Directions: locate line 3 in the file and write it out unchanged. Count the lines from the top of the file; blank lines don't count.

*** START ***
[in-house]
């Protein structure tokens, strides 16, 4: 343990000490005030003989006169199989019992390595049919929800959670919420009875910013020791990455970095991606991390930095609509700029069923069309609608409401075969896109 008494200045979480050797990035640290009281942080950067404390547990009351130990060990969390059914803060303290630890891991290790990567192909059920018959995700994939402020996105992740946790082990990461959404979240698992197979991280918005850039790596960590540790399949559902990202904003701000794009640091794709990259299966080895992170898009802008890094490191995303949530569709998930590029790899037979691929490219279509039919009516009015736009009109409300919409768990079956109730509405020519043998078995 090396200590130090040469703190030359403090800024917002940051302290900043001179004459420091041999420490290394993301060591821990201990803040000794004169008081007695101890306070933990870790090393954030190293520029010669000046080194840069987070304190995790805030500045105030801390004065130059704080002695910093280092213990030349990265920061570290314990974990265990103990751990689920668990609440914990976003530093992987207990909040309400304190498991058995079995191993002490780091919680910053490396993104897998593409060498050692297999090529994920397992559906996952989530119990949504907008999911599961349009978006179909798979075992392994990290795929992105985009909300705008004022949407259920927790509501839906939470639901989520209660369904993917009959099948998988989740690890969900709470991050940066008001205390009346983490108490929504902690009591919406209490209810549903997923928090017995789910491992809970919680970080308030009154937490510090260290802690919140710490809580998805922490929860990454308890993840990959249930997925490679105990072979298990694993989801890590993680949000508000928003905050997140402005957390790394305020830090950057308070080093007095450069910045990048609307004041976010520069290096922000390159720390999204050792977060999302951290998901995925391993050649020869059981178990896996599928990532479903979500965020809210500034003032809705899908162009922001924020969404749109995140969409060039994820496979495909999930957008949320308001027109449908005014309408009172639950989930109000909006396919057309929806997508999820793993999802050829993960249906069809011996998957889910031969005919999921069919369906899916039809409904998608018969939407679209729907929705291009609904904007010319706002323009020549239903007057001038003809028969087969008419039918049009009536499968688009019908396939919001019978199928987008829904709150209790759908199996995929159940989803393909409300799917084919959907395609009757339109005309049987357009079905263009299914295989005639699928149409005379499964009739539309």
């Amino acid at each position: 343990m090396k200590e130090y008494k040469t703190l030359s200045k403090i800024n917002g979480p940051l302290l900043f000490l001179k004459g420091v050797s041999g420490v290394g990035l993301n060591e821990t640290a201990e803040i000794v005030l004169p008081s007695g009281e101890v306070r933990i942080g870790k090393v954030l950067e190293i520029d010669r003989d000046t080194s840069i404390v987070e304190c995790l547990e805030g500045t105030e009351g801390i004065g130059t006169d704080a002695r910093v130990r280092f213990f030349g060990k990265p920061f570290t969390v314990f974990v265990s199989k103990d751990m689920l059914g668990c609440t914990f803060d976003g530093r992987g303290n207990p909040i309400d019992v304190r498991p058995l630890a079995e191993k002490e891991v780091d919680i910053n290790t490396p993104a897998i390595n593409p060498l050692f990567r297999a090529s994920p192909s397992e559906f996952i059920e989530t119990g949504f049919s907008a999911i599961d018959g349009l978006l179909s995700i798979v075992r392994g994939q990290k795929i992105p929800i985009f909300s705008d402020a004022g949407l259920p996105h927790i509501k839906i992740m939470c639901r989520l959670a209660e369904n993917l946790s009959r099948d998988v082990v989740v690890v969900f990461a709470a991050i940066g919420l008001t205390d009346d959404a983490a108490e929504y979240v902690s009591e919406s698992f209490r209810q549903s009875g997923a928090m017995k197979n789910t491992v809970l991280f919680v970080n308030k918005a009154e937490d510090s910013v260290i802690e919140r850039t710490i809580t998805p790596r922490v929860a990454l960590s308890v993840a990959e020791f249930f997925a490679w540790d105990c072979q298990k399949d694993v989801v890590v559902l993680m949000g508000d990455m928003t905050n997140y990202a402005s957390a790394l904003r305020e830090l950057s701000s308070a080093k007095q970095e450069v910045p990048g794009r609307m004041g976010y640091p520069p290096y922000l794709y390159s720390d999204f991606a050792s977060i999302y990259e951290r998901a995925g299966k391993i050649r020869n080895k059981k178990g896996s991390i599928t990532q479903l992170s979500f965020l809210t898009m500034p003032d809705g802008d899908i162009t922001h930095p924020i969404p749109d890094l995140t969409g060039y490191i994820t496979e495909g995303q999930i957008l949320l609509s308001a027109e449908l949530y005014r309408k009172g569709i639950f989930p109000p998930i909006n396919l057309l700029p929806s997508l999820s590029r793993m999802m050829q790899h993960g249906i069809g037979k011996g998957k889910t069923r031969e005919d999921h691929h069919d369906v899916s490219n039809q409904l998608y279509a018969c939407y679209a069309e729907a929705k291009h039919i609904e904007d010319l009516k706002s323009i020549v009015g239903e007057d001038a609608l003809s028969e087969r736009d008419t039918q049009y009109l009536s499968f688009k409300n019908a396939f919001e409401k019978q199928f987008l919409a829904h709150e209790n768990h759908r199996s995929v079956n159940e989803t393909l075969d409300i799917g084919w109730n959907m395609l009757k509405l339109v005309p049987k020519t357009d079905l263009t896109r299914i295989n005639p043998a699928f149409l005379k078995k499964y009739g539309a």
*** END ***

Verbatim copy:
């Amino acid at each position: 343990m090396k200590e130090y008494k040469t703190l030359s200045k403090i800024n917002g979480p940051l302290l900043f000490l001179k004459g420091v050797s041999g420490v290394g990035l993301n060591e821990t640290a201990e803040i000794v005030l004169p008081s007695g009281e101890v306070r933990i942080g870790k090393v954030l950067e190293i520029d010669r003989d000046t080194s840069i404390v987070e304190c995790l547990e805030g500045t105030e009351g801390i004065g130059t006169d704080a002695r910093v130990r280092f213990f030349g060990k990265p920061f570290t969390v314990f974990v265990s199989k103990d751990m689920l059914g668990c609440t914990f803060d976003g530093r992987g303290n207990p909040i309400d019992v304190r498991p058995l630890a079995e191993k002490e891991v780091d919680i910053n290790t490396p993104a897998i390595n593409p060498l050692f990567r297999a090529s994920p192909s397992e559906f996952i059920e989530t119990g949504f049919s907008a999911i599961d018959g349009l978006l179909s995700i798979v075992r392994g994939q990290k795929i992105p929800i985009f909300s705008d402020a004022g949407l259920p996105h927790i509501k839906i992740m939470c639901r989520l959670a209660e369904n993917l946790s009959r099948d998988v082990v989740v690890v969900f990461a709470a991050i940066g919420l008001t205390d009346d959404a983490a108490e929504y979240v902690s009591e919406s698992f209490r209810q549903s009875g997923a928090m017995k197979n789910t491992v809970l991280f919680v970080n308030k918005a009154e937490d510090s910013v260290i802690e919140r850039t710490i809580t998805p790596r922490v929860a990454l960590s308890v993840a990959e020791f249930f997925a490679w540790d105990c072979q298990k399949d694993v989801v890590v559902l993680m949000g508000d990455m928003t905050n997140y990202a402005s957390a790394l904003r305020e830090l950057s701000s308070a080093k007095q970095e450069v910045p990048g794009r609307m004041g976010y640091p520069p290096y922000l794709y390159s720390d999204f991606a050792s977060i999302y990259e951290r998901a995925g299966k391993i050649r020869n080895k059981k178990g896996s991390i599928t990532q479903l992170s979500f965020l809210t898009m500034p003032d809705g802008d899908i162009t922001h930095p924020i969404p749109d890094l995140t969409g060039y490191i994820t496979e495909g995303q999930i957008l949320l609509s308001a027109e449908l949530y005014r309408k009172g569709i639950f989930p109000p998930i909006n396919l057309l700029p929806s997508l999820s590029r793993m999802m050829q790899h993960g249906i069809g037979k011996g998957k889910t069923r031969e005919d999921h691929h069919d369906v899916s490219n039809q409904l998608y279509a018969c939407y679209a069309e729907a929705k291009h039919i609904e904007d010319l009516k706002s323009i020549v009015g239903e007057d001038a609608l003809s028969e087969r736009d008419t039918q049009y009109l009536s499968f688009k409300n019908a396939f919001e409401k019978q199928f987008l919409a829904h709150e209790n768990h759908r199996s995929v079956n159940e989803t393909l075969d409300i799917g084919w109730n959907m395609l009757k509405l339109v005309p049987k020519t357009d079905l263009t896109r299914i295989n005639p043998a699928f149409l005379k078995k499964y009739g539309a």